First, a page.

Bernardo Bertolucci certainly doesn't hold back putting dicks onscreen in 1900. He claimed all his beloved actors' dicks were an extension of his own – and dutifully anoints the junior Alfredo and Olmo with dicks and earthy curiosity about each others dicks, as opposed to a curiosity about each others stations in life.

Homoerotic, Homosexual Or Homosocial? 


  The auteur was a neo-Freudian, and his attitude to homosexuality reflected that pre-Liberation limited analytic orthodoxy. He alleged homosexuality and bisexuality to be merely of adolescence without disapproval per se. He never made a film about LGBT existence - neither did he seek to diminish it. To his credit then, when Olmo and Alfredo reunite as young men after World War 1, it’s to his peasant Communist male Olmo (Gerard Depardieu) that he assigns overt homosexual desire within adult male friendship. It’s the dilettantish Alfredo (Robert de Niro) who wipes off his passionate kiss on the lips in shock. We're not to know whether homophobia or his ingrained contempt for peasantry has apprehended homosexuality or true equality. And since both actors singly were either side of thirty, the likelihood of them being mistaken for youthfully callow is a stretch too far.

Crossing boundaries with sex and love as the equalizer?

   That scene takes place in the barn rooftop where as boys they’d played power games with silkworms and appendages. As adults, war-fresh Olmo unexpectedly encounters Alfredo while hauling grain on his shoulders. Overjoyed at finding his childhood friend he shamelessly pins him down in submissive sexual position while ripping the buttons and insignias off their uniforms...Olmo has fought, Alfredo has been purchased a uniformed exemption. Looking lustily down at Alfredo he declares “I like you this way” and Alfredo responds with “Kiss me my hero!” But Alfredo’s only kidding. Olmo’s not, and his hand wanders lazily over his dick after being rejected.

  The director has made a political statement with homosexuality as a broad associative metaphor, although his harsher self might claim that in doing so he's sabotaging his own alleged heterosexual bias, in service to his political bias. He cuts to an obviously truncated and uneasy dialog covering rats, the wartime trenches and breadth of worldview. It ends with Alfredo humiliatingly kicking Olmo in the ass. The camera lingers on Depardieu’s face long enough to make his hurt palpable...while suggesting Bertolucci's omnipresent cinematic theme of "once a traitor, always a traitor" has collided with love and sex.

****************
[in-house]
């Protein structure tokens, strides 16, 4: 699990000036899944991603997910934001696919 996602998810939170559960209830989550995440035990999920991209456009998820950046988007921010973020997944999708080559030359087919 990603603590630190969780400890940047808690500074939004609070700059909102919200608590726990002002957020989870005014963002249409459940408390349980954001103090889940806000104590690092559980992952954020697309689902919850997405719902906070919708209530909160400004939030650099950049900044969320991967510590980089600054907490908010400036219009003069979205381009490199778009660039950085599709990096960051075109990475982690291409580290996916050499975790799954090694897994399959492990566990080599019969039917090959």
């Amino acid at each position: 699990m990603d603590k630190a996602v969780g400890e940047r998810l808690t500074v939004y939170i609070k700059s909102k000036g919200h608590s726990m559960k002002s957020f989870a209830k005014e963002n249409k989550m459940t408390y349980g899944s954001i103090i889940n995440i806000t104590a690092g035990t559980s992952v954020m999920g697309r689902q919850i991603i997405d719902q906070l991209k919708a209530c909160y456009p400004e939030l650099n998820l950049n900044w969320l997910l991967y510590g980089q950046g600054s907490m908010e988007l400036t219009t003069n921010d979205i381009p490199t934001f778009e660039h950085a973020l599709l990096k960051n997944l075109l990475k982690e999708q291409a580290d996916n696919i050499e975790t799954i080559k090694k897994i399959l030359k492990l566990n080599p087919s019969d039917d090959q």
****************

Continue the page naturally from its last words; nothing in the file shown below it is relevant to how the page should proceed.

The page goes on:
The face of something other than shame

   But Bertolucci is far from done with the homo motif to make a point. 1900's most notorious sex scene finds our "young" men in bed with a girl who Alfredo vulgarly treats himself and Olmo to. It all goes downhill again, but in reverse. Olmo can't get it up, and the paid lady suggests that Alfredo might know how to help him out. Alfredo's eager to oblige and reaches across for Olmo's dick, but now it's Olmo  who turns away, perhaps repulsed by the capriciously callous behavior of his friend, perhaps by his taunts about free love. There was a time when Gerard Depardieu fully naked was something to behold, and it's in his raw state that he becomes the conscience of the film when the girl has an epileptic fit.

The non-Joy Of Triangulated Sex

  Later in the day Alfredo meets Ada (Dominique Sanda) and brings her to a peasant's dance to meet Olmo. Ada's a full-throttle, free-spirit type in the predictable Lady Brett Ashley mold, Alfredo's smitten and Olmo wonders if he can do better than female pazzos - only to be told that he's a country bumkin who doesn't understand. Mistaking Ada for the lover of his exiled and urbane black-sheep uncle Ottavio, Alfredo has failed to grasp his beloved uncle's Bohemian proclivities but catches on quickly. Bertolucci's grand up-sweeping tableau with Ottavio as von Gloeden photographing naked boys is a much a political statement as everything else in 1900: Fascism literally destroyed many of the artist's unique niche images of Italianism - as it destroyed legalized homosexuality and more.

When Heterosexuality Can't Save The Day